30 November 2023

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                                                    Robert Fuller signs for his final salary payment, October 1727

Emmanuel is almost unique among Cambridge colleges in having in its archives a disciplinary, or ‘admonition’ book, dating from the earliest days of the college. Most of the miscreants who feature in it are students, but two entries involve a college Fellow, the Revd Robert Fuller.

A native of King’s Lynn, Fuller was a graduate and, from 1719, Fellow of Emmanuel. He was ordained four years later. The first intimation of his contrariness is an entry in the admonition book dated 24th August 1725: Mr Fuller, Sen[ior] Fellow, & Dean of the College was Admonish’d by the Master in the presence of all the Fellows then in College for great offences that he was guilty of’. While it is startling to see a formal censure being applied to a member of the fellowship, the fact that Fuller was also dean does not exacerbate the scandal, as the office was held in annual rotation by Fellows who were in holy orders.

What might Fuller’s unspecified offences have been? He was frequently absent from college, as the exeat book attests, although his trips were generally of short duration. In the early years of his fellowship he preached regularly at Holy Communion services in Emmanuel’s chapel, but ceased to do so in May 1725 - doubtless evidence of a deteriorating situation. In February 1726, six months after Fuller’s first admonition, the college passed an order that ‘whoever misses his turn of visiting as appointed by the Dean shall forfeit the sum of five shillings to be deducted out of his stipend… and applied to the use of the Poors Bag’. Two months later, Fuller was fined under the terms of this somewhat opaque order.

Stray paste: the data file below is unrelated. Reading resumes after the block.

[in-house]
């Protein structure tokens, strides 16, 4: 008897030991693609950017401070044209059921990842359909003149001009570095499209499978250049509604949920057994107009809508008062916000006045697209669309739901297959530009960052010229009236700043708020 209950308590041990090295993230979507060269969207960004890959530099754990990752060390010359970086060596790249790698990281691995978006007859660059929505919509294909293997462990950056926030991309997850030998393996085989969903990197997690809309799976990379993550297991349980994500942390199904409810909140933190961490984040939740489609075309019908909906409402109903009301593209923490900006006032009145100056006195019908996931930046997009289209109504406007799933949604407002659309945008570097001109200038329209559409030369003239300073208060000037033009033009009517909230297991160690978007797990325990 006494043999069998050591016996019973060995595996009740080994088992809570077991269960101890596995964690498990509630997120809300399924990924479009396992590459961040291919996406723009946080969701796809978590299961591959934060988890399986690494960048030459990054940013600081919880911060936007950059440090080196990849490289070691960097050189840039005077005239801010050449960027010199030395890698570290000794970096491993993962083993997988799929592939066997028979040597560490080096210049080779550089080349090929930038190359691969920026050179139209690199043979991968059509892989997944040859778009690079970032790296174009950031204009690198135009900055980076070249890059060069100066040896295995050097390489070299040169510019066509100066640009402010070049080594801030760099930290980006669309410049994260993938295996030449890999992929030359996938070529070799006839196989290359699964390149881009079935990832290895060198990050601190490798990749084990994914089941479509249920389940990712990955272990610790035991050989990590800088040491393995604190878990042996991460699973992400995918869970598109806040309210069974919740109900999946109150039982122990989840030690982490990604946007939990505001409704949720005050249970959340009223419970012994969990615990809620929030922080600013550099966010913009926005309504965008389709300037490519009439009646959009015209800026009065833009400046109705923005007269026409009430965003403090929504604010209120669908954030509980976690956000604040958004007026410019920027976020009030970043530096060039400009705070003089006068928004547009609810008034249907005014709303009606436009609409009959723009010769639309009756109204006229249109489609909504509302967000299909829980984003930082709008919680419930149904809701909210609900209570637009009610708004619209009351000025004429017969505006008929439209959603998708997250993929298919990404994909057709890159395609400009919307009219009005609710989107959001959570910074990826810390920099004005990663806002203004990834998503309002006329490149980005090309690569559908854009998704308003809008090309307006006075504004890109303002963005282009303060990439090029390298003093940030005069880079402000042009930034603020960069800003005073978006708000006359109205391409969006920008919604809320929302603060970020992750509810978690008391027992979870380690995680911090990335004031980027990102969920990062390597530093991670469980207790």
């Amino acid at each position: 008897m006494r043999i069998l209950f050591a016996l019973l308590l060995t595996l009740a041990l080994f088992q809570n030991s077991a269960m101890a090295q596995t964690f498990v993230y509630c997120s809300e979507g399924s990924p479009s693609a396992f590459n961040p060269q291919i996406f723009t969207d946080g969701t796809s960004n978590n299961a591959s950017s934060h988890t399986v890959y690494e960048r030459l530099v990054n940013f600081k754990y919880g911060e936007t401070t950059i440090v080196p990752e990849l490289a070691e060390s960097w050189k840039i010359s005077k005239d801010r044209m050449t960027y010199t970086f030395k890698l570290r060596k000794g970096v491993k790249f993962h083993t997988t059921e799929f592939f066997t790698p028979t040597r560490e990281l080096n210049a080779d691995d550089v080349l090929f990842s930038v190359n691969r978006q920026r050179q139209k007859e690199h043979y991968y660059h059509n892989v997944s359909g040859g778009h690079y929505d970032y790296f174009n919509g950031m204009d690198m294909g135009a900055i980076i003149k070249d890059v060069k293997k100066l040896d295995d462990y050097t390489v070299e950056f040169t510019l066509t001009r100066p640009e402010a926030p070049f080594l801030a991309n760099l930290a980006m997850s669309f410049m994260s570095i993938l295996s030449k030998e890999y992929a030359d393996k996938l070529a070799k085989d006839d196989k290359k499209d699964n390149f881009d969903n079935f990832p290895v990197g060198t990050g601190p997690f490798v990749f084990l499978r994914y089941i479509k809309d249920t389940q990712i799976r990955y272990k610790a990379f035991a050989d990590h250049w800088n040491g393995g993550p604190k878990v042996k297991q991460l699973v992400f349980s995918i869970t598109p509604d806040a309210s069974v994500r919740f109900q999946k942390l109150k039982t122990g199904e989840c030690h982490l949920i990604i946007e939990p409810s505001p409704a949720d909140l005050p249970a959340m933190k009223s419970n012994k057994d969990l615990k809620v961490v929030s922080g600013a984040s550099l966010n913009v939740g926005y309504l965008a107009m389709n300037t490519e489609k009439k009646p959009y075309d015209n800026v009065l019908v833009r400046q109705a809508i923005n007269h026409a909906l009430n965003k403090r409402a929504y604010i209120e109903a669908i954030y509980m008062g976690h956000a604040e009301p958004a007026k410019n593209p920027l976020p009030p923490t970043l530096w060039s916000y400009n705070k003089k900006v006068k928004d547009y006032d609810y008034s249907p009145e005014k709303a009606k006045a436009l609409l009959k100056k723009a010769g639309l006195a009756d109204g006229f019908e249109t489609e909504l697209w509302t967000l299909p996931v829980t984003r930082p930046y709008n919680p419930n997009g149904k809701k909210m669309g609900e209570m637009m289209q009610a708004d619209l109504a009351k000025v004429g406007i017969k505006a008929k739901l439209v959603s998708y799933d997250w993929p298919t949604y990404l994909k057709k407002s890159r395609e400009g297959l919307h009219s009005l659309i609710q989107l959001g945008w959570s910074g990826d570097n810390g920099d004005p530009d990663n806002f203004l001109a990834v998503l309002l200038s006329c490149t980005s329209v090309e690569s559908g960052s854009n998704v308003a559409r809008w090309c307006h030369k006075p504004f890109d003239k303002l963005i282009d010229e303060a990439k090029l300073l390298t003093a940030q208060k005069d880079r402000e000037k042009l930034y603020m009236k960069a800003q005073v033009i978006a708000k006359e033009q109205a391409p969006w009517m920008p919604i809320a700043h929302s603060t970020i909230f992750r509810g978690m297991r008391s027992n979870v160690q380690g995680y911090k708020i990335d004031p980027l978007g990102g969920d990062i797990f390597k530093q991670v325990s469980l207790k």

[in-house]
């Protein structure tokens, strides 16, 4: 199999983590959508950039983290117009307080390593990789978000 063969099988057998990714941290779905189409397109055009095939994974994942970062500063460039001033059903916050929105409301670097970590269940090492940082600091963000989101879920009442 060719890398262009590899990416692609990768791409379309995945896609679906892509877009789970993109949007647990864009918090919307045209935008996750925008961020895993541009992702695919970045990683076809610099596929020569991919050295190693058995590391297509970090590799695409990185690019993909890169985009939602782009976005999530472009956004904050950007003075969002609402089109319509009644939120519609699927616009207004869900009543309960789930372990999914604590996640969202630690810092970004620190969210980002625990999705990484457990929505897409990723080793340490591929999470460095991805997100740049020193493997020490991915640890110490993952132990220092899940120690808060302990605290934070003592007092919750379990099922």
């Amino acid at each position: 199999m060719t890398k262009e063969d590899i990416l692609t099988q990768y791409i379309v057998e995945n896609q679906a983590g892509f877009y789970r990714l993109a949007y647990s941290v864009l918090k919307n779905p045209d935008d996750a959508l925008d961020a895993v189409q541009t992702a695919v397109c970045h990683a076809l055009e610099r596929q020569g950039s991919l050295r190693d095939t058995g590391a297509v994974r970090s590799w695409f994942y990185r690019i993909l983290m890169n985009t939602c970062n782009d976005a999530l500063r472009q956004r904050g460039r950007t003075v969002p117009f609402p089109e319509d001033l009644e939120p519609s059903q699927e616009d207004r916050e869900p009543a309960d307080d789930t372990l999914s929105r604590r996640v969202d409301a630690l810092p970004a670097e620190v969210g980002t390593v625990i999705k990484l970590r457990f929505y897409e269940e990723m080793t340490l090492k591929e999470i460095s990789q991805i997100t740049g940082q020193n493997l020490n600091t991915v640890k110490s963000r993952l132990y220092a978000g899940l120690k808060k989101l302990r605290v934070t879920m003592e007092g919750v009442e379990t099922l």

Matters finally came to a head on 11 November 1726, when Fuller was summoned to ‘appear before the Master & Senior Fellows & Dean, and the Master proceeded to Admonish him for his irregular behavior & notorious neglect of duty. Upon this Admonition, he behav’d himself in a very insolent outrageous manner: & upon the Master’s testimony that he admonished him according to the direction of the statutes; he reply’d A fart for your Admonition & used other contemptuous language’.

Following this unedifying scene, Fuller appears to have gone out of residence almost immediately. The college statutes laid down that a Fellow could be deprived of his office after two (unheeded) admonitions, but in the event Fuller jumped before he could be pushed. A curt entry in the exeat book records that in June 1727 his name was ‘cut out’, a marginal note adding: ‘Marry’d June 11th 1727’. As Fellowships were forfeited upon marriage, Fuller’s college career was thus abruptly terminated. He returned to Emmanuel to collect his final instalment of wages at the Michaelmas 1727 audit, and doubtless never set foot in the place again.

                                                                          Robert Fuller’s armigerous gravestone

What Fuller did for the next few years is unknown, but in June 1732 he was appointed Rector of Water Newton, Huntingdonshire. He died there some three years later, aged 39, and was buried in the chancel of the church. His gravestone records that he was formerly a Fellow of Emmanuel. Jane, his widow, shares his grave, and their daughter and ‘heiress’ Jane, who died in 1805, lies next to them. There are also nearby memorials to two other probable daughters of Robert and Jane: Easter Fuller (d.1759) and Mary Edwards, nee Fuller (d. 1801). It is to be hoped that the Revd Robert conducted himself in a more seemly fashion at Water Newton than was the case at Emmanuel – although it would be fascinating to know his side of the story!

Amanda Goode, College Archivist

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